One such area is micro vascular reconstruction surgery, a procedure that uses bone, muscle, and/or skin (along with their associated blood vessels) from other parts of the body to rebuild areas that were damaged by the tumor. “We can completely restore form and function after complex tumor removal surgeries,” added Dr. Blasco.

Though cancer remains the second leading cause of death in the U.S. (behind heart disease), the mortality rate has been steadily declining for years as early detection methods improve and treatments become less invasive. To continue pushing the needle of progress forward, Dr. Blasco has participated in several clinical trials throughout his career. He’s currently investigating new ways to treat early-stage oral cavity cancer through sentinel lymph node biopsy, a procedure that uses an imaging agent (like a dye) to identify and then remove only cancerous lymph nodes. “The goal is to limit the amount of radical surgery a patients needs to undergo,” he said.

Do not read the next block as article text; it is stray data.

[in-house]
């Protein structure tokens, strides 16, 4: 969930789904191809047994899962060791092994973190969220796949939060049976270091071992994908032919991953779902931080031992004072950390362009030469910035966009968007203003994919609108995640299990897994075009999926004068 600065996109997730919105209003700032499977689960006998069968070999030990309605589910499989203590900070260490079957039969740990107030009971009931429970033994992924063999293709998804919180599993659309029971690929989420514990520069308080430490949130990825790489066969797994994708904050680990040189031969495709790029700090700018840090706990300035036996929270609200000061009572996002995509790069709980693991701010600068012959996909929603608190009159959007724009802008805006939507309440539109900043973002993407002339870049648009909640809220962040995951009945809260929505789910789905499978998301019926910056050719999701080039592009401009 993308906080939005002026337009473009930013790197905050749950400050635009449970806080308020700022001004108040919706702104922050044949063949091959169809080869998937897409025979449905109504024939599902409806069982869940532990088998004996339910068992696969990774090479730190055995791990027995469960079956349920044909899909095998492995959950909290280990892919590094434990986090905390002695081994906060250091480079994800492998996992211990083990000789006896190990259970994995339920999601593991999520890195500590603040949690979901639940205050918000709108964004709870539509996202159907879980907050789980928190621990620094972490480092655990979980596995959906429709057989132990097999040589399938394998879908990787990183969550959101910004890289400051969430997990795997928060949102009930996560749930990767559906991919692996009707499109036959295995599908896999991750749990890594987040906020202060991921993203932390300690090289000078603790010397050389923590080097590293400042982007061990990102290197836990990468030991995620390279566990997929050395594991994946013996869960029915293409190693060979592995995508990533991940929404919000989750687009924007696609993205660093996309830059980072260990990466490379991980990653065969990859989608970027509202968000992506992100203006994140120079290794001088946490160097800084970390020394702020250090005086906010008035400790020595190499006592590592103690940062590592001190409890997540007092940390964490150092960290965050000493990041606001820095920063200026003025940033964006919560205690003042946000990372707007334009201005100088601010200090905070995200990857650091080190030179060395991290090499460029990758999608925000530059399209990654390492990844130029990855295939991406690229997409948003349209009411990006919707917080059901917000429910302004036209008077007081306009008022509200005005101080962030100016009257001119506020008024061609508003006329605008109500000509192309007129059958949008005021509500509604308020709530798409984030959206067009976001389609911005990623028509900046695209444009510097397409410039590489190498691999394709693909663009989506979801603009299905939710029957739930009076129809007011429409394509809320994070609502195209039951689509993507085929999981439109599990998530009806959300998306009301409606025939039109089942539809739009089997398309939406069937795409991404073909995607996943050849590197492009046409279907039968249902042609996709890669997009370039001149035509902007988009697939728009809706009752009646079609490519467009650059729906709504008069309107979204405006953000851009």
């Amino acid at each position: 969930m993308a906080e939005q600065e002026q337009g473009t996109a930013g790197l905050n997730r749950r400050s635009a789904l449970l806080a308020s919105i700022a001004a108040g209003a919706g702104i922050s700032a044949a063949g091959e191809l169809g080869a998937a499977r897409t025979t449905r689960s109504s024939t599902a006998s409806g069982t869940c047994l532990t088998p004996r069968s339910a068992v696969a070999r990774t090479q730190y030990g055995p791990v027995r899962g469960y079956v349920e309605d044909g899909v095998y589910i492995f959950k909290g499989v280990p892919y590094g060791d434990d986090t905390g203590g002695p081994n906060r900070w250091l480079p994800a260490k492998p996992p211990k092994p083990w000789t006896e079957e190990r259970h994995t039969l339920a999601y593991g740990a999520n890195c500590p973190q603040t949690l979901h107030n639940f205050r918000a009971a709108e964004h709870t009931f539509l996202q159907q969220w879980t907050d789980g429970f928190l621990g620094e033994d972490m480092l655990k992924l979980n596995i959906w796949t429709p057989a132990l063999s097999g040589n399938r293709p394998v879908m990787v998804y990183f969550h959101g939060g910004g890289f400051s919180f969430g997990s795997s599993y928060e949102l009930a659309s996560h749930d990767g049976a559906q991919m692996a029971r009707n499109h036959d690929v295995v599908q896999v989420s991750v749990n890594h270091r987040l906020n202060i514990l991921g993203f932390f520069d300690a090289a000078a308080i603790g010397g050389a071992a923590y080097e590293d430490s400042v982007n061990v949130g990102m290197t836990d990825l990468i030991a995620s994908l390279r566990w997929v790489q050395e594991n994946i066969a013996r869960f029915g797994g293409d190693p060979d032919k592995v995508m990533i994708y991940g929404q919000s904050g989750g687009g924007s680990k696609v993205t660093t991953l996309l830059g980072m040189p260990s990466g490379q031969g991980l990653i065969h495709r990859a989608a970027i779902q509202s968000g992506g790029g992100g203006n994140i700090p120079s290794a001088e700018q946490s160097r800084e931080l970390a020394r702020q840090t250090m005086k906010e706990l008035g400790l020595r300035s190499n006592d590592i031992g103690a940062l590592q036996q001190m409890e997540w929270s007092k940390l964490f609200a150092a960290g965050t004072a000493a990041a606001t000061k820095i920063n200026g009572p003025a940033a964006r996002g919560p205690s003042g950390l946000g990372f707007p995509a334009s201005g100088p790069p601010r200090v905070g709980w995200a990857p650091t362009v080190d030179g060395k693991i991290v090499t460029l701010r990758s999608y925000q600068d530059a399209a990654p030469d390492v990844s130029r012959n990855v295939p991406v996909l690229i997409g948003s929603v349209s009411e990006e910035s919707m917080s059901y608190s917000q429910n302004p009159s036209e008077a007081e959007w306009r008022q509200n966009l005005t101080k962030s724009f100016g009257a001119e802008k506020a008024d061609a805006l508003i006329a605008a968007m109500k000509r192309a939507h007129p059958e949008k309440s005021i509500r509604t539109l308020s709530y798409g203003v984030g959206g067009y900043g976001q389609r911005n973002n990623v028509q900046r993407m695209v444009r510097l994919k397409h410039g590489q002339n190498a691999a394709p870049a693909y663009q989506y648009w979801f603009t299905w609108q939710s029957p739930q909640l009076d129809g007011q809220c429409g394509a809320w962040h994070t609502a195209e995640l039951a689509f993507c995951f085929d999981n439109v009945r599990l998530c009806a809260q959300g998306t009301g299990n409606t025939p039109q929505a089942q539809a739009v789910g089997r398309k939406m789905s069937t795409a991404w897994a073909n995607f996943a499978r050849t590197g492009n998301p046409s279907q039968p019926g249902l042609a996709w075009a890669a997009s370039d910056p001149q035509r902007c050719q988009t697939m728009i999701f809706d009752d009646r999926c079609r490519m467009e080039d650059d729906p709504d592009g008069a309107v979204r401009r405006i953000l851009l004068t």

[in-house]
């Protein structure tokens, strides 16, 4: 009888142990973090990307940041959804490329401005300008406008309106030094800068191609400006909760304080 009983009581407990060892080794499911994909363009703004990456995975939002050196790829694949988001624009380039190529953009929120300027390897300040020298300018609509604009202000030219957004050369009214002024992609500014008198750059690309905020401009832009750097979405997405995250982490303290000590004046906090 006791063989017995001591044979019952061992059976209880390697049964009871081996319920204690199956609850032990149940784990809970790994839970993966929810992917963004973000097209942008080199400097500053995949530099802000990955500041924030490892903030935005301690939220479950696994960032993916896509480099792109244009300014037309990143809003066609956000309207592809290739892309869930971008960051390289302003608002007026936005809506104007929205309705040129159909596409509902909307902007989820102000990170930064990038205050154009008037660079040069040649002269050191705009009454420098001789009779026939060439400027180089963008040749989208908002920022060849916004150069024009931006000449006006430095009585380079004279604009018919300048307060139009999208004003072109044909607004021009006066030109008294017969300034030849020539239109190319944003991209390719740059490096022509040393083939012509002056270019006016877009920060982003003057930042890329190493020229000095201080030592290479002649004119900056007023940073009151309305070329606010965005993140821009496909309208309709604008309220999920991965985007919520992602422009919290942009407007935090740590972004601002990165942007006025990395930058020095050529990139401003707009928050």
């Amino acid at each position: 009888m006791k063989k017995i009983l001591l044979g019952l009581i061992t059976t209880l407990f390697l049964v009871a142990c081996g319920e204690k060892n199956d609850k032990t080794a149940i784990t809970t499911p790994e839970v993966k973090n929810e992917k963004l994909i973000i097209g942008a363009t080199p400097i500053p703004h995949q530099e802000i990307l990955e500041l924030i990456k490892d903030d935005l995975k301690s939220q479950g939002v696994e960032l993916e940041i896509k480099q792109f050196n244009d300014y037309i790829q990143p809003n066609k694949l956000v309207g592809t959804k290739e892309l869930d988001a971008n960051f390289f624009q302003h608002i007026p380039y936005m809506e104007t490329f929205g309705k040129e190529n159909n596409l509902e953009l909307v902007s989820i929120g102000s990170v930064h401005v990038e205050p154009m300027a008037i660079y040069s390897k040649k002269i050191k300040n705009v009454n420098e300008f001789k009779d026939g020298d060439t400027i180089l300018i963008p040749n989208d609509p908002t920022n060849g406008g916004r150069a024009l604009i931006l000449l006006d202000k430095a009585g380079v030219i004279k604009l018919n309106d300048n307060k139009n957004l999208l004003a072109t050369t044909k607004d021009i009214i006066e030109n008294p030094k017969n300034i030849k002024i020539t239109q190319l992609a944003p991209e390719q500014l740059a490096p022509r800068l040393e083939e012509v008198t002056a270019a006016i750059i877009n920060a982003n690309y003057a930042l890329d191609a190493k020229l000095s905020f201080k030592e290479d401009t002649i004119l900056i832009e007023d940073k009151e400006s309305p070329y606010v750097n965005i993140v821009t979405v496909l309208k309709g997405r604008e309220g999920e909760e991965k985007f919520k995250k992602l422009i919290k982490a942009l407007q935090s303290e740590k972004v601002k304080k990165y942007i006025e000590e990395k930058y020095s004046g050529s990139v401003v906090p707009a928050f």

It was during his residency in otolaryngology at Wayne State University in Detroit when Dr. Blasco came to fully appreciate the deep, long-term bonds that could form between oncologists and their patients. In describing his approach to patient care, Dr. Blasco said he believes in a shared decision-making model, one that presents patients with all the information they need to make their own informed decisions about their healthcare. For him, that’s why the doctor-patient experience is so important it needs to be based on trust.

“It’s rare to get the opportunity to build a lifelong relationship with a patient,” he said. “The partnerships you form when you’re helping people navigate one of the most di cult parts of their life is rewarding. You’re not just involved in the treatment, but in helping them get back to living the lives they want to live. I’m continually amazed by the patients I take care of, to witness the level of strength, courage, and tenacity they demonstrate, adapting to cancer treatment and coming out stronger on the other side.”

Staten Island University Hospital Division of Otolaryngology

378 Seaview Avenue, 2nd floor

718.226.6110 / siuh.northwell.edu/otolaryngology